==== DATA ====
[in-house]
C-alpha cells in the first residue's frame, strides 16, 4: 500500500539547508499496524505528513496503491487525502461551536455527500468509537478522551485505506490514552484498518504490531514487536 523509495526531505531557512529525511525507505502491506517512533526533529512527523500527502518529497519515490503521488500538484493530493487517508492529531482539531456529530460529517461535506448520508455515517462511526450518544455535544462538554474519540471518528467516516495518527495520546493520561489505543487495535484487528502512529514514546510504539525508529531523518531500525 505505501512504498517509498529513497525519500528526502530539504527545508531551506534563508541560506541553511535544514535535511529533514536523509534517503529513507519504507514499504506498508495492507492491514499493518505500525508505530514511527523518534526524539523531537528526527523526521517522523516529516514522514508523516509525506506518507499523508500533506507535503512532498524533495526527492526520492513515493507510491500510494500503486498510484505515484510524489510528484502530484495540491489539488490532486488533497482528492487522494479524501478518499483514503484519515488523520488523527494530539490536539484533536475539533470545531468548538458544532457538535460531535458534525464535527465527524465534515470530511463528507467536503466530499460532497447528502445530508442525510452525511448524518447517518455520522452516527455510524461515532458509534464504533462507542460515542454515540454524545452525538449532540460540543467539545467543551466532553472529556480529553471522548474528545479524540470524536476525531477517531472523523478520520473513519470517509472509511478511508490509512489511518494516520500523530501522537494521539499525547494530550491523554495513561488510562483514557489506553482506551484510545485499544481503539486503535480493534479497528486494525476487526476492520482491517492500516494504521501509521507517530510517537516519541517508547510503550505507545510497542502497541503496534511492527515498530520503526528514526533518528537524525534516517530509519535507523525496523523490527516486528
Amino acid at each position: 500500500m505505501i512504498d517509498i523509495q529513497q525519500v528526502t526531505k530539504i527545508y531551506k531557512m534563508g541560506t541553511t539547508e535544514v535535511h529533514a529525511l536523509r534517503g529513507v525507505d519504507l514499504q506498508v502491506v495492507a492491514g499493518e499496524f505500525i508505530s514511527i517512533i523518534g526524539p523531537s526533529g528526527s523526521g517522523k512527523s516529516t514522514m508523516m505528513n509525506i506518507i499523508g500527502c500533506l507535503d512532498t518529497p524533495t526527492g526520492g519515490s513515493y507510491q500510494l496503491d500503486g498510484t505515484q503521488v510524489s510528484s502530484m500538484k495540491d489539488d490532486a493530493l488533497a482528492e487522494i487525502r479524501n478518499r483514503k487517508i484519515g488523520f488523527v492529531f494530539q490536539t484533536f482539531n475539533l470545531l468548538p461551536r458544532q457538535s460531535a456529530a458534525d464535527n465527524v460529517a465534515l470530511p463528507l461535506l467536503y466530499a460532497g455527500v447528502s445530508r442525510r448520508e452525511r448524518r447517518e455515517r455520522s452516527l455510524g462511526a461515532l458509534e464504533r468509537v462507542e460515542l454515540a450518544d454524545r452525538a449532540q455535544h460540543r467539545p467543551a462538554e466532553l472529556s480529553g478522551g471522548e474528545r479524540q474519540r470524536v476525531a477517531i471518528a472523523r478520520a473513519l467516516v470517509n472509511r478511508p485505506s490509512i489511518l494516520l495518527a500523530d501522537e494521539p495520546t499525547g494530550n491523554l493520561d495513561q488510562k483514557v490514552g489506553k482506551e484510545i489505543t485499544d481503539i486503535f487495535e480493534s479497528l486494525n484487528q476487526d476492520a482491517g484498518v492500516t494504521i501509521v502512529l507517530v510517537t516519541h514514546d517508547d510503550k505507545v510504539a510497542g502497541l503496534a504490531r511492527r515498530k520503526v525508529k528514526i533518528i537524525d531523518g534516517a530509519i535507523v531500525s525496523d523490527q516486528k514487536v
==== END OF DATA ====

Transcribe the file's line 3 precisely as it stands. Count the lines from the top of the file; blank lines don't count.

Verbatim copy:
Amino acid at each position: 500500500m505505501i512504498d517509498i523509495q529513497q525519500v528526502t526531505k530539504i527545508y531551506k531557512m534563508g541560506t541553511t539547508e535544514v535535511h529533514a529525511l536523509r534517503g529513507v525507505d519504507l514499504q506498508v502491506v495492507a492491514g499493518e499496524f505500525i508505530s514511527i517512533i523518534g526524539p523531537s526533529g528526527s523526521g517522523k512527523s516529516t514522514m508523516m505528513n509525506i506518507i499523508g500527502c500533506l507535503d512532498t518529497p524533495t526527492g526520492g519515490s513515493y507510491q500510494l496503491d500503486g498510484t505515484q503521488v510524489s510528484s502530484m500538484k495540491d489539488d490532486a493530493l488533497a482528492e487522494i487525502r479524501n478518499r483514503k487517508i484519515g488523520f488523527v492529531f494530539q490536539t484533536f482539531n475539533l470545531l468548538p461551536r458544532q457538535s460531535a456529530a458534525d464535527n465527524v460529517a465534515l470530511p463528507l461535506l467536503y466530499a460532497g455527500v447528502s445530508r442525510r448520508e452525511r448524518r447517518e455515517r455520522s452516527l455510524g462511526a461515532l458509534e464504533r468509537v462507542e460515542l454515540a450518544d454524545r452525538a449532540q455535544h460540543r467539545p467543551a462538554e466532553l472529556s480529553g478522551g471522548e474528545r479524540q474519540r470524536v476525531a477517531i471518528a472523523r478520520a473513519l467516516v470517509n472509511r478511508p485505506s490509512i489511518l494516520l495518527a500523530d501522537e494521539p495520546t499525547g494530550n491523554l493520561d495513561q488510562k483514557v490514552g489506553k482506551e484510545i489505543t485499544d481503539i486503535f487495535e480493534s479497528l486494525n484487528q476487526d476492520a482491517g484498518v492500516t494504521i501509521v502512529l507517530v510517537t516519541h514514546d517508547d510503550k505507545v510504539a510497542g502497541l503496534a504490531r511492527r515498530k520503526v525508529k528514526i533518528i537524525d531523518g534516517a530509519i535507523v531500525s525496523d523490527q516486528k514487536v